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Synopsis: A Chinese girl writes home about horrendous villains joining together to harass her arduous family.

Historical relevance

August 8, 1883

‌San Angela, Texas

Dearest Mother and Father,

It is with great regret that I send you news about your son, Yong, losing a thumb on his left hand. It was no accident, I assure you. And the evil man involved has not and will not be punished.

But I have other news, some good and some bad, to share with you.

A flood last year erased the town of Ben Ficklin, so the perfect opportunity to arrange a laundry establishment in San Angela, Texas, arose. We have been set up for business for five months now, and our routine is set. My three brothers and I work hard to send you money, as we know you really need it.

By the way, how are my friends there in Shandong? I know most of them are married, with wonderful husbands. I, of course, have no boyfriend here. My brothers make sure of that—but I’m optimistic that my coming to the USA was not a mistake. I will forever miss my deceased twin brother and you too. I wish that beast that kicked him was dead!

Our laundry is called the “Zhen Brothers Laundry,” and, as far as almost everyone knows, I still pose as a male here. I couldn’t help but give hints to my seamstress friends, Maggie and Laura, that I’m feminine. I told them how a US hiring agent approached Father about letting his four sons (my twin included) travel to San Francisco.  They could escape the crises of China and send money home to us.

But then a week before they were to leave us, Jang was killed by that beast. I told Maggie that it was in my best interest to pose as Jang, go to the USA, and make a new life for myself. It has been incredibly hard work, but I’m hoping the money I send to you relieves you.

Let me describe my two friends, Maggie and Laura. I met them when they actually approached me. They said that if there was too much mending to be done, that they being seamstresses, could help. They could aid us when we are too busy, and if they’re not too busy.

That is, in fact, how they became friends with each other. They both would go to the Nimitz Hotel and other places, such as the stage station—to offer sewing and mending services to the fine ladies. They were competing against each other and were enemies.  That is, until one became too stressed by an order, while the other had no work at all. So they teamed up together. They want to band up with me, too—but I have to go behind my brothers’ backs to subcontract some extreme sewing projects to them. I’m always so busy that I think I’ll go crazy sometimes. I don’t mind paying them a fair price, occasionally, so that I don’t have to work an eighteen-hour day.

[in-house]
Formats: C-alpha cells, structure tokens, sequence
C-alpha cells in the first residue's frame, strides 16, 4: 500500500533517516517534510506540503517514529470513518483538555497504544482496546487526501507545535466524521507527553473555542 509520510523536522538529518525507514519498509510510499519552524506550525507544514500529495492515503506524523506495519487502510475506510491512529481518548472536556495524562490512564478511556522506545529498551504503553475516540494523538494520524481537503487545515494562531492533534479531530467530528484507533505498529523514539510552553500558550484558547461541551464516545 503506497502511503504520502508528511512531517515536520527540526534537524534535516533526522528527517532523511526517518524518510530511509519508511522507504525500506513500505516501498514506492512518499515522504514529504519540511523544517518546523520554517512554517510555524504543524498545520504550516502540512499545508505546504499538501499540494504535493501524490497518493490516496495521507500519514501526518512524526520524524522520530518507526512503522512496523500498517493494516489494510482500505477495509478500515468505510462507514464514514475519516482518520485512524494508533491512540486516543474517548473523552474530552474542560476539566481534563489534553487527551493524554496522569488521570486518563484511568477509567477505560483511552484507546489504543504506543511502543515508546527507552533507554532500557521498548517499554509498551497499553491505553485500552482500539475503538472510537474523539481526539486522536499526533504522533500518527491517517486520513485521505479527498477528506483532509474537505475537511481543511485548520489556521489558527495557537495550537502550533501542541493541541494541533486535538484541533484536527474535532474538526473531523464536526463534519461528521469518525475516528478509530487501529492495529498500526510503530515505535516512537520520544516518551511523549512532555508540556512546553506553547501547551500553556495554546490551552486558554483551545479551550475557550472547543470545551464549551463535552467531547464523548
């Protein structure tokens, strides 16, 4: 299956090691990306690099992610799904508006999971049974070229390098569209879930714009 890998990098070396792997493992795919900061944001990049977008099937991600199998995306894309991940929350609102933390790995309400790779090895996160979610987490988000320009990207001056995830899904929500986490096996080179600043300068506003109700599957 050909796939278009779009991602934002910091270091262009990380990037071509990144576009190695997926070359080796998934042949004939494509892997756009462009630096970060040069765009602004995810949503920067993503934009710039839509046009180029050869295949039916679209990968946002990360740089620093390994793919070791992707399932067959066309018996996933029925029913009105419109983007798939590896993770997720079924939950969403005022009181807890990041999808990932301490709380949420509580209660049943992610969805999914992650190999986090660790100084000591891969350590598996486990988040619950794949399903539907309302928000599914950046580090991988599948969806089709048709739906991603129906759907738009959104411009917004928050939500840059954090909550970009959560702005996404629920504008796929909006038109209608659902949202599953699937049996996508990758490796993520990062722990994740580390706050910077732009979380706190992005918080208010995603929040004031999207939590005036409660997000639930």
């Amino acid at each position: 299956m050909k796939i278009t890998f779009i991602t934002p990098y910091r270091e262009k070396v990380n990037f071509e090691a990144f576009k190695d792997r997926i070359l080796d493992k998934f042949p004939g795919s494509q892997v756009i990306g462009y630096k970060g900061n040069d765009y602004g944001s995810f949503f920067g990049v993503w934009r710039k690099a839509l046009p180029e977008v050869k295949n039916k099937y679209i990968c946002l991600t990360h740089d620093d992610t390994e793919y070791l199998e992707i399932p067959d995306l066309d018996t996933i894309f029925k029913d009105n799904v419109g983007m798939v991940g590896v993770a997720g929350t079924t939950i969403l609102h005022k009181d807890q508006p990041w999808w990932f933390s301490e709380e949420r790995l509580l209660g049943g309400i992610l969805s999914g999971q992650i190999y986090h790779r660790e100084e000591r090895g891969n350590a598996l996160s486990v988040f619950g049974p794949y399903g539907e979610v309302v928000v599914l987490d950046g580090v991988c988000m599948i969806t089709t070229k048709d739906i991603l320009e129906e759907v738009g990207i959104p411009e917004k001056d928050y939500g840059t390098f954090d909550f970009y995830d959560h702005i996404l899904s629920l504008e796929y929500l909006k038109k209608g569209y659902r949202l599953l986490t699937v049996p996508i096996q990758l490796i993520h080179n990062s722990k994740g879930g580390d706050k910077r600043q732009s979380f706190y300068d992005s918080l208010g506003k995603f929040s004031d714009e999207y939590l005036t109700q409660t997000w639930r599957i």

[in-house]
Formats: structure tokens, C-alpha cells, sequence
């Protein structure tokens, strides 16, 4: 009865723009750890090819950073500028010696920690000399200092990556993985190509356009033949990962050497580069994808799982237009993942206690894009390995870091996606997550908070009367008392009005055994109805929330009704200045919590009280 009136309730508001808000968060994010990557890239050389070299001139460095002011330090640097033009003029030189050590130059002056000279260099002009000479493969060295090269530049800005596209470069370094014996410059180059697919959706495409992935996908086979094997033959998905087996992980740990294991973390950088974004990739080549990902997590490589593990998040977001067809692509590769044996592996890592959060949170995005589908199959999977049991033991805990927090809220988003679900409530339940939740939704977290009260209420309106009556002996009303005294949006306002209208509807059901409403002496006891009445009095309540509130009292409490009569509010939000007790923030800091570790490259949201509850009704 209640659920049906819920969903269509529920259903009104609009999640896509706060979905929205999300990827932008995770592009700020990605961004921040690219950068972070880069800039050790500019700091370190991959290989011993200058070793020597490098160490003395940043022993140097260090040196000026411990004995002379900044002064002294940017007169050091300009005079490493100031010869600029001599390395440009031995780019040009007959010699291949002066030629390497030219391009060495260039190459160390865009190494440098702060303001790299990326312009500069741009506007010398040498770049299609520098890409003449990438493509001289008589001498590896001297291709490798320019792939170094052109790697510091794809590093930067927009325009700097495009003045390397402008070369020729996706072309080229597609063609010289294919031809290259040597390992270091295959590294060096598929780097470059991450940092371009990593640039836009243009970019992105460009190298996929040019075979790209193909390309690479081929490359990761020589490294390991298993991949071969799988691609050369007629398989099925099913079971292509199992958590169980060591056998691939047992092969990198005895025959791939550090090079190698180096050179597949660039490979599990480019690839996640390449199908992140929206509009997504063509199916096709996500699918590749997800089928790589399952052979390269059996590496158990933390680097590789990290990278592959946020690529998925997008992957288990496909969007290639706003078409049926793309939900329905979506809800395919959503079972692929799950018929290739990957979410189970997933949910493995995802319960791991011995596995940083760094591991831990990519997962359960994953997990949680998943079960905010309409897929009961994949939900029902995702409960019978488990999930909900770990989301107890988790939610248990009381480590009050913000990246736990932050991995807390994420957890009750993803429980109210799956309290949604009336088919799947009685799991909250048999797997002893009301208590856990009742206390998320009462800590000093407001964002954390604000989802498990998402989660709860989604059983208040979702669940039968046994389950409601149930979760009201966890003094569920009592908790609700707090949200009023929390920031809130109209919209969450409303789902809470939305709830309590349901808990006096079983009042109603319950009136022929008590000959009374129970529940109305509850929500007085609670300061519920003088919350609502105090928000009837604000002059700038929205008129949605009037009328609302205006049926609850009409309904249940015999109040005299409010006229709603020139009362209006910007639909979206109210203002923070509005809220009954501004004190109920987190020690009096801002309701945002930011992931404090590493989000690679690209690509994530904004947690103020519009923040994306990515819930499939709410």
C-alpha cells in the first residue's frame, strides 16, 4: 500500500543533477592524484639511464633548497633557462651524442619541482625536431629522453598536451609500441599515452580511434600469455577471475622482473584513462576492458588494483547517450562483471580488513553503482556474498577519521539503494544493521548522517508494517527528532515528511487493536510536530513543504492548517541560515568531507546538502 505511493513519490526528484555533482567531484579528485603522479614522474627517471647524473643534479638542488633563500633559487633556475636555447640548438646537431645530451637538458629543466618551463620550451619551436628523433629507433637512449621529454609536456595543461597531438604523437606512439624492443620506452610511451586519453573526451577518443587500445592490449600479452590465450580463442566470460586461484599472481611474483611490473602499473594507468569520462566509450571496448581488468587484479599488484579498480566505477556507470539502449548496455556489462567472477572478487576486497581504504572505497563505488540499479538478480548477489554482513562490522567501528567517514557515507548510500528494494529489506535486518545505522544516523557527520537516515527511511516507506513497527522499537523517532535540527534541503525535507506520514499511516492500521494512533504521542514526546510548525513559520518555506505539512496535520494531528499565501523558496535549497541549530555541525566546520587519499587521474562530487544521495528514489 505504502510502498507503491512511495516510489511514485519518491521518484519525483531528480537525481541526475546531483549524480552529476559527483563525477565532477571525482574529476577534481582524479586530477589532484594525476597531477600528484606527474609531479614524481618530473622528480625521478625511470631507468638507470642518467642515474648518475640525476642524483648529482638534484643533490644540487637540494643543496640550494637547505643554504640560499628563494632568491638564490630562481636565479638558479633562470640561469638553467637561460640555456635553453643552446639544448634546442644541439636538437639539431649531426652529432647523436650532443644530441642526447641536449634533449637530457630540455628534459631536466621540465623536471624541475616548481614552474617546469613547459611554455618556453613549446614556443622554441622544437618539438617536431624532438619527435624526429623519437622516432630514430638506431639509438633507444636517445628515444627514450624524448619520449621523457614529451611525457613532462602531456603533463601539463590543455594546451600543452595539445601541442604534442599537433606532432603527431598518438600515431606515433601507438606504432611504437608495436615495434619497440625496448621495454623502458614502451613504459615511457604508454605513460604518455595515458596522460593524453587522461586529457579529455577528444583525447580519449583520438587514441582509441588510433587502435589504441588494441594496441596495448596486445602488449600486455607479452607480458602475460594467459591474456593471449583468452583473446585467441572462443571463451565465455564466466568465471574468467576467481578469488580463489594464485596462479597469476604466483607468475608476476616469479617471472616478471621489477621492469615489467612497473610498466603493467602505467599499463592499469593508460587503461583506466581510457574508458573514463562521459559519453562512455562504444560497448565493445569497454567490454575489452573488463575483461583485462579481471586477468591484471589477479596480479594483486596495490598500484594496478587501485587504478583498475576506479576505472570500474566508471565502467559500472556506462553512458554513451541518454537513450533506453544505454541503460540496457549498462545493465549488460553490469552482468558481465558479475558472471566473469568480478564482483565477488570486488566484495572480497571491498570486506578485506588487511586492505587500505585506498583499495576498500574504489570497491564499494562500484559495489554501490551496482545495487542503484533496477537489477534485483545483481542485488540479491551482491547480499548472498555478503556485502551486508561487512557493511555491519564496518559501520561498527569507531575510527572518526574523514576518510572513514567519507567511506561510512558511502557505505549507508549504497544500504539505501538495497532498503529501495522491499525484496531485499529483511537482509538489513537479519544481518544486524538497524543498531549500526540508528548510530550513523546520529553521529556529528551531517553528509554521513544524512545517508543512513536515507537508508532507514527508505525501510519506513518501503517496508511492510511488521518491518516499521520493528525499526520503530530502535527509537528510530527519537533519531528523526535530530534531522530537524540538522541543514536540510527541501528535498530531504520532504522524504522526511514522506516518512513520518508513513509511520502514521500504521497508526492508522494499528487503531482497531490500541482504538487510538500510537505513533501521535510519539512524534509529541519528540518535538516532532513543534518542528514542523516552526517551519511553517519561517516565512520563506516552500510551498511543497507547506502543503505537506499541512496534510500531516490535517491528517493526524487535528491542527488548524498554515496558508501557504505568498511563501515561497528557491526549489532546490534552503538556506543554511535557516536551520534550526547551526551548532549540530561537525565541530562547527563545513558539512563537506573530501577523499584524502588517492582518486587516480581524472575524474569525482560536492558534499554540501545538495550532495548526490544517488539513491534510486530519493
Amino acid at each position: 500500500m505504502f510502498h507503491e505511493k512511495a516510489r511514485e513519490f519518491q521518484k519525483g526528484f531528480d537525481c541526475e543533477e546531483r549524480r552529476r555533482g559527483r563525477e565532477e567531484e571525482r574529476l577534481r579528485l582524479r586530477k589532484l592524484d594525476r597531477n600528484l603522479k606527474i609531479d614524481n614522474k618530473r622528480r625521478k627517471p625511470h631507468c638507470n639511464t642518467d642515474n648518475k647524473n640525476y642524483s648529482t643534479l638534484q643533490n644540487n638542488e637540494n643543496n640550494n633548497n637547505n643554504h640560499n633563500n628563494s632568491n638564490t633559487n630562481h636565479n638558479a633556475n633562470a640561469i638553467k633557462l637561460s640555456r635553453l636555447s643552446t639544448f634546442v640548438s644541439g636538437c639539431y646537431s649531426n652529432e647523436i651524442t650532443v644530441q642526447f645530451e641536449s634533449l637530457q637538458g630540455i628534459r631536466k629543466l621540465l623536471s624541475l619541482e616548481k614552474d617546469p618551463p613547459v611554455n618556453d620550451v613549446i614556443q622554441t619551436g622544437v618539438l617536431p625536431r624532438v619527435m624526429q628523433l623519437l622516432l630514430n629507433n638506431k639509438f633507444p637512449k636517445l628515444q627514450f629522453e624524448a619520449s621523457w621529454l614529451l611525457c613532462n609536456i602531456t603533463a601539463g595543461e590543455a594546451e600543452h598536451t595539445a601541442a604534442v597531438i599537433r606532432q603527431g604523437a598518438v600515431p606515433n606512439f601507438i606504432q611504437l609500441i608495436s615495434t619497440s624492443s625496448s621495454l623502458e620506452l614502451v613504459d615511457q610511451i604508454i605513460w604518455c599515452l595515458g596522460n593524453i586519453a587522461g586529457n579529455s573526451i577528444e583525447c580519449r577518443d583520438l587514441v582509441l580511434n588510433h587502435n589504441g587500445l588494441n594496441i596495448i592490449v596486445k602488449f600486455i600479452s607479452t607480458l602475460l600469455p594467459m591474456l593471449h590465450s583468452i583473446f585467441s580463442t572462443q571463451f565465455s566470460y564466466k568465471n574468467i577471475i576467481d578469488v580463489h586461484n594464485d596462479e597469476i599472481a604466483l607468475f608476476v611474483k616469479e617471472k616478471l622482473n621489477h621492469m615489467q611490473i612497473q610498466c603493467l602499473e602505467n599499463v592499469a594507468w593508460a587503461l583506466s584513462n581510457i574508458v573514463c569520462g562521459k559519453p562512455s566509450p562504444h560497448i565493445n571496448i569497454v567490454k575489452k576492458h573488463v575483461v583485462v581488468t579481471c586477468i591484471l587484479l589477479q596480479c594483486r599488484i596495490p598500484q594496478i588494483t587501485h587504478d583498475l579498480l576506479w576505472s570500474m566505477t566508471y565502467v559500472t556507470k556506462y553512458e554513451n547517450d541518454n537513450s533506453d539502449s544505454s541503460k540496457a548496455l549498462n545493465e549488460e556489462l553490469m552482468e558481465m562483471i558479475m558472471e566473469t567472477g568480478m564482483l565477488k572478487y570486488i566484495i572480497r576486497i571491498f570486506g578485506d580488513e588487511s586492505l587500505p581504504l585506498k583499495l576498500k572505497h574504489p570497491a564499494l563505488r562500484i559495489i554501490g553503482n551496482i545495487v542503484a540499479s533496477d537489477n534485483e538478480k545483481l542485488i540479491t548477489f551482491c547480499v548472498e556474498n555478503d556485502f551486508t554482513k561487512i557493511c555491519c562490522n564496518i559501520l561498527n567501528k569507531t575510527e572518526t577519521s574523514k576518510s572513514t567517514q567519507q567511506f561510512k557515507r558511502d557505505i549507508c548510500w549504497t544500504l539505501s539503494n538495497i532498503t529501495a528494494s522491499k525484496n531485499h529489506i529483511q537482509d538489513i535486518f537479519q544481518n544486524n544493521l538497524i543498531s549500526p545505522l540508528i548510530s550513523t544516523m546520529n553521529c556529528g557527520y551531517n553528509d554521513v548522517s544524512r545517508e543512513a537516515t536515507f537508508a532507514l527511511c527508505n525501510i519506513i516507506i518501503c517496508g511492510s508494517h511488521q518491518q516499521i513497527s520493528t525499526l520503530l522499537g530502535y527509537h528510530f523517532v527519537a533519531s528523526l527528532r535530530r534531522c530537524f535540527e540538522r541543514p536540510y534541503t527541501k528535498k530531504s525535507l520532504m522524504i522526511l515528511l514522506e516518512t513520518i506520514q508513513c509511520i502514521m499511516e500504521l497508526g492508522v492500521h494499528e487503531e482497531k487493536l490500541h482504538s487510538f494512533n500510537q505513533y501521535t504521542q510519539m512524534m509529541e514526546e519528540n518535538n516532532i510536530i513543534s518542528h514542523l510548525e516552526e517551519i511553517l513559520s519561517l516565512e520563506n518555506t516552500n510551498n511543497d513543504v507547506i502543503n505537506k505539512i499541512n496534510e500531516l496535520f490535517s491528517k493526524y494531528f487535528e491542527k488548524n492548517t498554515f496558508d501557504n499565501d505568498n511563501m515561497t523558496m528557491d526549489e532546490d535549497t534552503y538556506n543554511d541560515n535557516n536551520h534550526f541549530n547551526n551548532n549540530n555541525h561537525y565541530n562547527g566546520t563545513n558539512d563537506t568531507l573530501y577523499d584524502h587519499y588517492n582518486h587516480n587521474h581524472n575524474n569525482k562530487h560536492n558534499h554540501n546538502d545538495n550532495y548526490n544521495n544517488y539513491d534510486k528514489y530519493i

I’m learning English!  I’m better at it than my brothers. I have to translate for them all the time. This is a burden to me. But being the youngest, they say I pick up English faster than them. Sometimes Maggie and Laura have been in the shop when an order comes in or is leaving. They help me with my communication.

For instance, I have to explain to the customer what I’m writing on their pickup ticket. They don’t like the Chinese characters. Some of them think I am writing a bad word on the ticket. Many times Laura has interceded, and everyone would leave in peace.

Some people don’t keep up with their pickup ticket! They may think that the Chinese characters are just decorations, I guess.

A man named Alejo did just that. He discarded his ticket. When he wanted to pick up his clothing, I showed him the ledger and the paper packages of clean clothes and asked him if he knew which was his. He got very angry with me.

I’m not sure what all he said, but it felt like he was threatening our very lives over his lost piece of paper. Maggie came into the store and we resolved the crisis—but not before he threw my abacus on the floor, scattering beads throughout the shop.

One time when Yong was not chopping wood for the washing water, someone robbed our clotheslines of drying garments. We did not get much sympathy from the sheriff when we reported the theft. He said that this was what happened when we don’t guard our laundry.

We took a financial loss when that occurred, as there had been some pretty lady dresses on the line at the time of the theft.

Another setback involves fire insurance. We are in a wooden building and are expected to contribute to the block’s fire-protection fund. This is because our shops are almost all connected and certainly all wooden. If Yong was to mismanage our woodstove fire, then everyone’s  place on the block would almost certainly burn, too. What is unfair though, is the amount we are to pay. It is not equitable to the Anglos’ bills. We pay almost twice that of the neighboring businesses.

Maggie says, “Just pay the extra money and let it be.” But she’s not the one who works sixteen hours a day! There’s cutting wood, hauling water from the river, tending the fire, and buying the soap, starch, and other supplies. There’s the actual washing, rinsing, wringing, drying, ironing, and packaging to do. There’s working with the customers. Then, of course, there’s the mending (a chore my brothers won’t do).